I took a break from the media news last week.
It wasn’t a real break for me, I just had a bunch of closer to home events going on. I don’t rise to these occasions like I used to.
Grandma was sick, noro-virus, her nursing home was quarantined. It is good that they are so careful, but a pain in the hindquarters for me: Friday was her 95th birthday and I had plans that involved a party in one of their rooms.
Dad came home from Arizona and when he called his cell phone was dead and his cable TV was being weird. This matter for me only in that he won’t make phone calls so I have to go over and do the calls. It turned out that these problems resolved themselves over night (his phone charged and the cable company finished whatever work they were doing nearby, but we were there before we realized that. The island isn’t far, I live less than 10 miles away as the crow flies, but with ferries a quick trip is both difficult and a bit spendy, besides we hadn’t seen him since the beginning of January, so we hung out for a while.
It gave me a chance to make phone calls. I received the call from the social worker that same morning (Thursday, remember Friday was the birthday). I was on the phone trying to rent a wheel chair van and find a restaurant that I thought I could get her into (“accessible” means dramatically different things to different people). It took a quite a while and a slew of phone calls but I did get it arranged.
We did it! Everything went off well. I can’t say there were no hitches, but in the end that doesn’t really matter.
Back to the real world
Under the big top in the “other Washington”
My first taste of the news was reading A Lot from Lydia’s post: This Week of Trump’s. It made me glad I wasn’t paying attention to national news during the week. My stress level would have been even higher, and watching the crap unfold is a lot like watching a train wreck with a bunch of cars stuck on the track at uneven distances. Bang, bang bang. Pause. Bang. Pause. Bang, bang, bang, bang. Or hearing the firecrackers go off in China on auspicious days for weddings. You never know when you are going to get hit with the “hot noise”, or how far away it’s going to be. It draws attention from other issues.
One such issue: Deregulating airlines
This morning’s paper has a bunch of stuff (much already covered by Lydia). Since my husband reads the front section first, slowly, I grabbed the business section. The big headline on this section “Airlines strive to reverse rules protecting passengers”. My blood boiled. I find this hard to swallow.
The paper also had an article, “Why is it so hard to get the airline seat you want?” You should read it. But, spoiler alert, it doesn’t point to an industry that deserves to be trusted to police itself, or have the extremely minimal consumer protections in existence revoked.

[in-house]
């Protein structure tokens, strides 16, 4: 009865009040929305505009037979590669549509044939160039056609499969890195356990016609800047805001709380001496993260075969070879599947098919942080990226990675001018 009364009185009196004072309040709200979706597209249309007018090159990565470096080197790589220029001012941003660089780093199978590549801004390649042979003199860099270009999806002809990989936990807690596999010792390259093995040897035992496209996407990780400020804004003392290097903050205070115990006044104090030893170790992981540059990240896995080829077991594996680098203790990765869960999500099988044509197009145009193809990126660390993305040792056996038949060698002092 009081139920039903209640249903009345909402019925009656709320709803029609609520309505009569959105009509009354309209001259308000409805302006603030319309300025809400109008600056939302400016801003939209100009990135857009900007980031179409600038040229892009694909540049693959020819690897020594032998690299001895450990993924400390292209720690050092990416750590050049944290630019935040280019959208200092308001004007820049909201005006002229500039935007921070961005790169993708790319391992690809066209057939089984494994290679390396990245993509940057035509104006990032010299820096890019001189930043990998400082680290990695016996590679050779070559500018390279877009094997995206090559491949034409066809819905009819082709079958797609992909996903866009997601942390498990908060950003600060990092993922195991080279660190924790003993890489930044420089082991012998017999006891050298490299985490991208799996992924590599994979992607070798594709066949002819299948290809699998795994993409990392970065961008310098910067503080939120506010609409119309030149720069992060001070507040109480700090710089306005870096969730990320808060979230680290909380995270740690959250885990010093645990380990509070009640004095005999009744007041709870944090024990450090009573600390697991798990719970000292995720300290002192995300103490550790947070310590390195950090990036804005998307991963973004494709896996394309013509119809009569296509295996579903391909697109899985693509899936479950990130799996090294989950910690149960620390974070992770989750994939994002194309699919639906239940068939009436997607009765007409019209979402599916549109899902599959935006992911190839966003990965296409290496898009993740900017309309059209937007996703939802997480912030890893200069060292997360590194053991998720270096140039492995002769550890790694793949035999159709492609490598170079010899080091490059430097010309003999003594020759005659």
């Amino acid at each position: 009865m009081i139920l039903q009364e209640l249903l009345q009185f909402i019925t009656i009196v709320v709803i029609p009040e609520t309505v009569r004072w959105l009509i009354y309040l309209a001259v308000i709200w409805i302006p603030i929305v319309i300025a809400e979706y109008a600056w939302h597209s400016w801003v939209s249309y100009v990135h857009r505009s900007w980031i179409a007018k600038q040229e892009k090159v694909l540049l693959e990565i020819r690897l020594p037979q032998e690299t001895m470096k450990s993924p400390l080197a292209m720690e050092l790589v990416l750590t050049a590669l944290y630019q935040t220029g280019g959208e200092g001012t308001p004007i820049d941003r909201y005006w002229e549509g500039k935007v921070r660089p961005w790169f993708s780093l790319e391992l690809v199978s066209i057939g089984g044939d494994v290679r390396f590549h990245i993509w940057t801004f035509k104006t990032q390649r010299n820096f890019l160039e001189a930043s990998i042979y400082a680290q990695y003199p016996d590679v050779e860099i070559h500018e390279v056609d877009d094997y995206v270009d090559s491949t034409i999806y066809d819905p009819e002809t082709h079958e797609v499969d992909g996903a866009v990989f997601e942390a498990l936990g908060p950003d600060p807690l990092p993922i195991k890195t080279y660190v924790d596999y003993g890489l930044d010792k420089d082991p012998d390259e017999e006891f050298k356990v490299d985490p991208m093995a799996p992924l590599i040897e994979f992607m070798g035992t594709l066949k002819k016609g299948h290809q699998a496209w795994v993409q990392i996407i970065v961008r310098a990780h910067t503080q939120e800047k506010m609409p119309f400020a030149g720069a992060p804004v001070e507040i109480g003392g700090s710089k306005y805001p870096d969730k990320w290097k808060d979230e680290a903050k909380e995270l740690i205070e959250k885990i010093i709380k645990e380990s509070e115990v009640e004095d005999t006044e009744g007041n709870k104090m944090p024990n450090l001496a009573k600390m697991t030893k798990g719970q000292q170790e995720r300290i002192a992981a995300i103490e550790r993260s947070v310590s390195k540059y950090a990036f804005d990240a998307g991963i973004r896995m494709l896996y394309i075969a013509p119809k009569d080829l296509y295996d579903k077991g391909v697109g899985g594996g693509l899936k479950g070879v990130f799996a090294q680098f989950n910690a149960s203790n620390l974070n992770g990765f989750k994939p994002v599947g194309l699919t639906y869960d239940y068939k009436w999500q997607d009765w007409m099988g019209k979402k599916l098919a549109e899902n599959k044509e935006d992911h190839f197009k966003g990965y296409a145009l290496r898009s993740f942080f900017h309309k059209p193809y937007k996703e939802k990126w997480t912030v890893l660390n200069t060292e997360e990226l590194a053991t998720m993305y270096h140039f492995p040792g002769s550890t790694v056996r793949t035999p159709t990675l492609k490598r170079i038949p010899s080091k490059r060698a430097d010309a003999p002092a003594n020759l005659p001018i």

The thing that bugs me most is that, while the article mentions that the US Department of Transportation has to hold hearings about changes, there is no mention of how one can make a comment for one’s self. Since many people fly that seems like a pretty big gap in information. It is also interesting that the story isn’t listed on the front page briefs of their web site under business. Although Florida’s foray into Atlantic Salmon farming made the cut.
Last year, the U.S. Department of Transportation temporarily froze all pending airline-industry regulations as part of an administration push to cut the burden of red tape on American businesses. And it asked the public and airlines for comments on existing regulations that could be halted, revised or repealed.
There is a DC Industry trade group (lobby) called “Airlines for America”, as well as individual airlines, who, apparently, know how to get their requests in.
Airlines for America, a Washington, D.C.-based industry trade group, called the Transportation Department’s initiative “a much-welcomed shift from a decade’s-long Washington practice of regulatory interference in the market.”
On the “A4A” website:
A4A advocates on behalf of our members to shape crucial policies and measures that promote safety, security and a healthy airline industry.We work collaboratively with airlines, labor, Congress and the Administration to improve air travel for everyone.
Notice that they don’t engage passengers (aka, sardines) in their collaboration? The logic is that passengers should be represented by the government. Does anyone else feel uneasy?